In other embodiments, the method described herein may be applied to hybrid vehicle having other system architectures. In one example, a powersplit vehicle architecture may be used. An example of a powersplit hybrid vehicle is described in U.S. Pat. No. 6,994,360, issued on Feb. 7, 2006, the contents of which are incorporated by reference in their entirety herein.
For the vehicle 30, the engine 32 may be pulled up, or started for a number of reasons. The engine 32 may be started when the vehicle power demand approaches or exceeds the available electrical power that may be provided by the electric machine and the battery at that time. For example, the amount of electrical energy and power available may vary based on a battery state of charge, a maximum discharge rate of the battery, the power, speed, and torque limits of the electric machine, and the like.
The vehicle power demand may include driver demand, such as from a tip in request, and other accessory vehicle loads, including cabin conditioning systems, exterior lights, and the like.
The engine 32 may be started when the vehicle torque demand approaches or exceeds the available electrical torque that may be provided by the electric machine and the battery at that time. The available electrical torque may depend on the battery state, and the torque limit of the electric machine.
Other reasons for an engine pull up request include a battery state of charge reaching a minimum threshold value, a scheduled catalyst after treatment regeneration process, and the like.
FIG. 2 illustrates a flowchart describing a method 100 for use in controlling a hybrid vehicle according to an embodiment. In other embodiments, the method 100 may include a greater or fewer number of steps, and various steps may be performed sequentially or in parallel with one another. The steps in the method may also be ordered differently from the illustrated method in other embodiments.
The controller begins the method 100 at 102 and proceeds to block 104 where it receives a signal indicative of the vehicle accelerations. The vehicle accelerations may be measured by an accelerometer and in one embodiment, are determined using signals from the RCM, but could alternatively come from the anti-lock braking system (ABS), or other module.
At block 106, the controller converts the acceleration signals into a tractive force measurement or grade force for the vehicle. The controller may use various algorithms or methods to determine the tractive force using the grade force. A non-limiting example is given in U.S. Pat. No. 6,714,851, issued Mar. 30, 2004, incorporated by reference in its entirety herein. Another non-limiting example is given in U.S. application Ser. No. 12/888,546, published on Apr. 14, 2011 as 2011/0087398 and incorporated by reference in its entirety herein.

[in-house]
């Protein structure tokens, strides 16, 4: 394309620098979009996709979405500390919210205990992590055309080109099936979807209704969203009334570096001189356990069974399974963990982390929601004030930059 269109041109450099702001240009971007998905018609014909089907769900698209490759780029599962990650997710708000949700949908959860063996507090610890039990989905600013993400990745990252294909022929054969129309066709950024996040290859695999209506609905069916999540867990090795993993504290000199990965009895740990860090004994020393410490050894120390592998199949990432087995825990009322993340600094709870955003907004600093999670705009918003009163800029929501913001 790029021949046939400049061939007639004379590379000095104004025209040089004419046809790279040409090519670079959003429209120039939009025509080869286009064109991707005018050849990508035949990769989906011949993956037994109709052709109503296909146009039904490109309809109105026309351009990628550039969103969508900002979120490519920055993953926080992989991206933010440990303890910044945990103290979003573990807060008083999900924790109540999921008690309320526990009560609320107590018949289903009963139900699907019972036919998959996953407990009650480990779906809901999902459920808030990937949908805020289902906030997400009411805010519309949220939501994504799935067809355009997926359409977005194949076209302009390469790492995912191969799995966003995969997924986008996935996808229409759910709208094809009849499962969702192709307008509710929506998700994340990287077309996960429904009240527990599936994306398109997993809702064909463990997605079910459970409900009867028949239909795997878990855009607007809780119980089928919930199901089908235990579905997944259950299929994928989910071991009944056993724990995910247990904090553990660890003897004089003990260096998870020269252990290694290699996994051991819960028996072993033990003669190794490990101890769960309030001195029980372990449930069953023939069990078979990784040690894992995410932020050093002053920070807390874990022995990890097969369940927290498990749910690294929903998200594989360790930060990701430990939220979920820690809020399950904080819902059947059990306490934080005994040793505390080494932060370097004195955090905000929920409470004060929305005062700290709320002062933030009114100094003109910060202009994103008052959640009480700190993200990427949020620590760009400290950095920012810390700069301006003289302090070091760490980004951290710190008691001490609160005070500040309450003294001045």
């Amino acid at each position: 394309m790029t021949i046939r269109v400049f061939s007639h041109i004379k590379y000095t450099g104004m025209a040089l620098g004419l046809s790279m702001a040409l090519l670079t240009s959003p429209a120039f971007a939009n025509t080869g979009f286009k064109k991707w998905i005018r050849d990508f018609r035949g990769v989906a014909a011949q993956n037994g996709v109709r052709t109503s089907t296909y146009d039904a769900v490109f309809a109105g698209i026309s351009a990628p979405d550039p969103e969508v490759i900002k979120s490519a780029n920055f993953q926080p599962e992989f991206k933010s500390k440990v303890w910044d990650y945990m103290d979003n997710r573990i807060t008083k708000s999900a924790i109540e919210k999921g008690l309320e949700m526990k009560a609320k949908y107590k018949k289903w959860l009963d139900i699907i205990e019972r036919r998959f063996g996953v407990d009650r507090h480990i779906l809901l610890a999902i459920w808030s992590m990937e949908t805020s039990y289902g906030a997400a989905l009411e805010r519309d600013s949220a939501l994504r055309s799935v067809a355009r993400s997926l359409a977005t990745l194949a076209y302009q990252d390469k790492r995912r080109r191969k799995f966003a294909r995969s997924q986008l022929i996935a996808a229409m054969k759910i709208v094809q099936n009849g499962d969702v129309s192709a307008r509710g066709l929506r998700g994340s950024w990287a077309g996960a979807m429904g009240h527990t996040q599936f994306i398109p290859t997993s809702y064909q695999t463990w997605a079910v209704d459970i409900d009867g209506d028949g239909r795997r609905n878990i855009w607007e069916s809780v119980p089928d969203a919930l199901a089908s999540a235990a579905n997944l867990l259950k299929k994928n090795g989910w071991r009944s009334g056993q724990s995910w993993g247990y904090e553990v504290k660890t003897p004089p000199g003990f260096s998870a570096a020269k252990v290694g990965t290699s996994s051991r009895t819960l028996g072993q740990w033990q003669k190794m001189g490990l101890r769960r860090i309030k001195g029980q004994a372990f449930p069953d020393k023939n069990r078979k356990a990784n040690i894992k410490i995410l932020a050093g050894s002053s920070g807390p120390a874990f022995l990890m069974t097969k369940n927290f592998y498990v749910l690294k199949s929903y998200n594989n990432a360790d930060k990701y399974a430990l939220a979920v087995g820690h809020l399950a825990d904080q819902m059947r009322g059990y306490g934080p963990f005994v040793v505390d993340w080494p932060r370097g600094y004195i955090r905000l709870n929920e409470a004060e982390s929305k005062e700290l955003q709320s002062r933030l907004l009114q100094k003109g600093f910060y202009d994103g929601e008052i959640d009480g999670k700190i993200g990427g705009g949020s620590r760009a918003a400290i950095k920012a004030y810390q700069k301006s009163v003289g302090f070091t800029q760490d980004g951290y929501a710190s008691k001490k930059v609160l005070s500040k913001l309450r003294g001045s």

The controller may receive the actual grade based acceleration of the vehicle from a road condition monitoring (RCM) accelerometer, or the like. The controller calculates the grade angle using the grade based acceleration as the weight of the vehicle over the tangent of the grade angle. The accelerometer signal is an input to the VSC, which in turn estimates the road grade or road gradient. With a grade angle, the controller may then determine the tractive force (TF) pushing against the vehicle due to this grade (TF=Vehicle Weight*sine(grade angle)). The controller may then use additional known or determined values such as gear ratios, wheel radius, final drive ratios, torque converter state, etc. to determine an engine torque or power required to offset or equal the gravitational tractive force.
The algorithm 100 then proceeds to block 108, where it determines if the grade force is above a threshold value. The threshold value may be based on the vehicle electrical limits and other relevant factors. For an uphill grade, the grade force is larger than an associated threshold value. For a downhill grade, an absolute value of the grade force is larger than an associated threshold value.
If the grade force does not exceed the threshold value at 108, the method 100 returns to block 102 and the controller operates the vehicle normally, or operates the vehicle as if no grade was present.
If the grade force is above the threshold value at 108, the controller proceeds to block 110. At 110, the controller causes the vehicle to be operated in a grade mode. The grade mode may be set differently for different grade forces over the threshold value, and for different vehicle hybrid architectures. The grade mode may operate differently if the grade is an uphill or downhill section.
In one embodiment, the controller commands the engine to stop in response to vehicle power demand being less than a currently available electrical power. When in the grade mode, in anticipation of a vehicle power or torque demand that the electric machine may be unable to meet, the controller also commands the engine to start (or prohibits a shut down event) while vehicle demand is less than the currently available electrical power to reduce a time delay for starting the engine and increase a currently available vehicle power to move the vehicle on an uphill grade.